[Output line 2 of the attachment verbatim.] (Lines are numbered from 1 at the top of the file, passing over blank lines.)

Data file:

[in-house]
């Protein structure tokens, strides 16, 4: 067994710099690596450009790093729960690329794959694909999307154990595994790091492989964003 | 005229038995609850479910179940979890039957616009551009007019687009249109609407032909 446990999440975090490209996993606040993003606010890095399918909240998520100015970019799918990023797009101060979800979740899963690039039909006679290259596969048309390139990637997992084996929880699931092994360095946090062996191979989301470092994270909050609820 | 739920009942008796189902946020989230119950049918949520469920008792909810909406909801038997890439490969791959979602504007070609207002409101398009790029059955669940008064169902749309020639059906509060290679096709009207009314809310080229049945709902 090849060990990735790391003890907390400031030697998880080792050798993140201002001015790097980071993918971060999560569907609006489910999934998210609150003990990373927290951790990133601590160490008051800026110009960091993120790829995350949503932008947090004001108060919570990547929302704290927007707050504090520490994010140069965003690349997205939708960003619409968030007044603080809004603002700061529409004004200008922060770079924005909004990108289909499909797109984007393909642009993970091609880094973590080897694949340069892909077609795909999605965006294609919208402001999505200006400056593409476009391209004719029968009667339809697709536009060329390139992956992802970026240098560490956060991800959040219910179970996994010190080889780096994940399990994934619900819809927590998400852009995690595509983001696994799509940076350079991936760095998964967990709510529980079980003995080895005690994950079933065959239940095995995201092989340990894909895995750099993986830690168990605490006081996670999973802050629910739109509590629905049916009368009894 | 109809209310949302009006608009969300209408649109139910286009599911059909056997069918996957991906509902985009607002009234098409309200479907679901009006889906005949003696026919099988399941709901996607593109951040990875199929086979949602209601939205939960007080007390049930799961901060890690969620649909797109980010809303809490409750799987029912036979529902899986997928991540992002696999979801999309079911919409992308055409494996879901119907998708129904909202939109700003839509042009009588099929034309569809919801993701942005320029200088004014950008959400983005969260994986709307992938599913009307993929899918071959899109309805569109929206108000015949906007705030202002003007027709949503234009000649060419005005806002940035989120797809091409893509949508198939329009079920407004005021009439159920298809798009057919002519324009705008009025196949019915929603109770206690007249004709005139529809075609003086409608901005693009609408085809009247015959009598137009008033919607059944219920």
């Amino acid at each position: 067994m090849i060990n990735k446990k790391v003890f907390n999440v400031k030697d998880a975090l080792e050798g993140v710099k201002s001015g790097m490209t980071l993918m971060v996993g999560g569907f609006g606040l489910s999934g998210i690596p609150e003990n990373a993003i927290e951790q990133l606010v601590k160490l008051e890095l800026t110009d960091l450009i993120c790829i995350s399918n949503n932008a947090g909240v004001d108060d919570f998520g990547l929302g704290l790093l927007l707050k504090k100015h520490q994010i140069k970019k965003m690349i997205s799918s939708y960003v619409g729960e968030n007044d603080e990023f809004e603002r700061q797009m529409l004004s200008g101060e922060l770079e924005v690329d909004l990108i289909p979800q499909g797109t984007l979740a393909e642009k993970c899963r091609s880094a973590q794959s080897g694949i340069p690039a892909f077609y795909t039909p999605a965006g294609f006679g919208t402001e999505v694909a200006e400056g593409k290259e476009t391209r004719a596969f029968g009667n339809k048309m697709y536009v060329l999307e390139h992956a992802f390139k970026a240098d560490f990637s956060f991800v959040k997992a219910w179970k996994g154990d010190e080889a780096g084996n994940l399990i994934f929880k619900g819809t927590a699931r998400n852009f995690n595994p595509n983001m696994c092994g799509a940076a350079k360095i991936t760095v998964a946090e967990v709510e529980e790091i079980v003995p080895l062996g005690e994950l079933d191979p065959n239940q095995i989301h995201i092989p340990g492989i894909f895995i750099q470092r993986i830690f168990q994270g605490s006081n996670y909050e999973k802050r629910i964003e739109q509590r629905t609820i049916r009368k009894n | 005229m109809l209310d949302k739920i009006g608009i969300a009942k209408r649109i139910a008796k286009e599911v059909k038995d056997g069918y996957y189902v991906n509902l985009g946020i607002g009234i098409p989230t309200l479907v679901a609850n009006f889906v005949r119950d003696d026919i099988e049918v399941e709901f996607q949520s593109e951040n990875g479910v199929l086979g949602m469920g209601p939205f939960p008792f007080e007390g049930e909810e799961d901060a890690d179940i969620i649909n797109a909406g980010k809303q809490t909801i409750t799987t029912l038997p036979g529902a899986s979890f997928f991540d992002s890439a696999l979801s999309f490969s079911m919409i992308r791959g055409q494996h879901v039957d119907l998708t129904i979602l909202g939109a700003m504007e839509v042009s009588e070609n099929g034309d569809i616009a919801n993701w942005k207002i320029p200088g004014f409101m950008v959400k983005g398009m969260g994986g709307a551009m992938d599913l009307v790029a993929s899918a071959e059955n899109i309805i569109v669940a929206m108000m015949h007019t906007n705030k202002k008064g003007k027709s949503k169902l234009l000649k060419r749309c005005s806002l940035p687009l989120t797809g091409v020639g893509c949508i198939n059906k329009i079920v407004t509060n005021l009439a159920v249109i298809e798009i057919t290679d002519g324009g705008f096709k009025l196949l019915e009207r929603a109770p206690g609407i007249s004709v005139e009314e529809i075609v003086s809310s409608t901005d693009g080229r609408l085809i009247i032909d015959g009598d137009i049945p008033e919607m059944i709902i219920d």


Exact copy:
């Protein structure tokens, strides 16, 4: 067994710099690596450009790093729960690329794959694909999307154990595994790091492989964003 | 005229038995609850479910179940979890039957616009551009007019687009249109609407032909 446990999440975090490209996993606040993003606010890095399918909240998520100015970019799918990023797009101060979800979740899963690039039909006679290259596969048309390139990637997992084996929880699931092994360095946090062996191979989301470092994270909050609820 | 739920009942008796189902946020989230119950049918949520469920008792909810909406909801038997890439490969791959979602504007070609207002409101398009790029059955669940008064169902749309020639059906509060290679096709009207009314809310080229049945709902 090849060990990735790391003890907390400031030697998880080792050798993140201002001015790097980071993918971060999560569907609006489910999934998210609150003990990373927290951790990133601590160490008051800026110009960091993120790829995350949503932008947090004001108060919570990547929302704290927007707050504090520490994010140069965003690349997205939708960003619409968030007044603080809004603002700061529409004004200008922060770079924005909004990108289909499909797109984007393909642009993970091609880094973590080897694949340069892909077609795909999605965006294609919208402001999505200006400056593409476009391209004719029968009667339809697709536009060329390139992956992802970026240098560490956060991800959040219910179970996994010190080889780096994940399990994934619900819809927590998400852009995690595509983001696994799509940076350079991936760095998964967990709510529980079980003995080895005690994950079933065959239940095995995201092989340990894909895995750099993986830690168990605490006081996670999973802050629910739109509590629905049916009368009894 | 109809209310949302009006608009969300209408649109139910286009599911059909056997069918996957991906509902985009607002009234098409309200479907679901009006889906005949003696026919099988399941709901996607593109951040990875199929086979949602209601939205939960007080007390049930799961901060890690969620649909797109980010809303809490409750799987029912036979529902899986997928991540992002696999979801999309079911919409992308055409494996879901119907998708129904909202939109700003839509042009009588099929034309569809919801993701942005320029200088004014950008959400983005969260994986709307992938599913009307993929899918071959899109309805569109929206108000015949906007705030202002003007027709949503234009000649060419005005806002940035989120797809091409893509949508198939329009079920407004005021009439159920298809798009057919002519324009705008009025196949019915929603109770206690007249004709005139529809075609003086409608901005693009609408085809009247015959009598137009008033919607059944219920």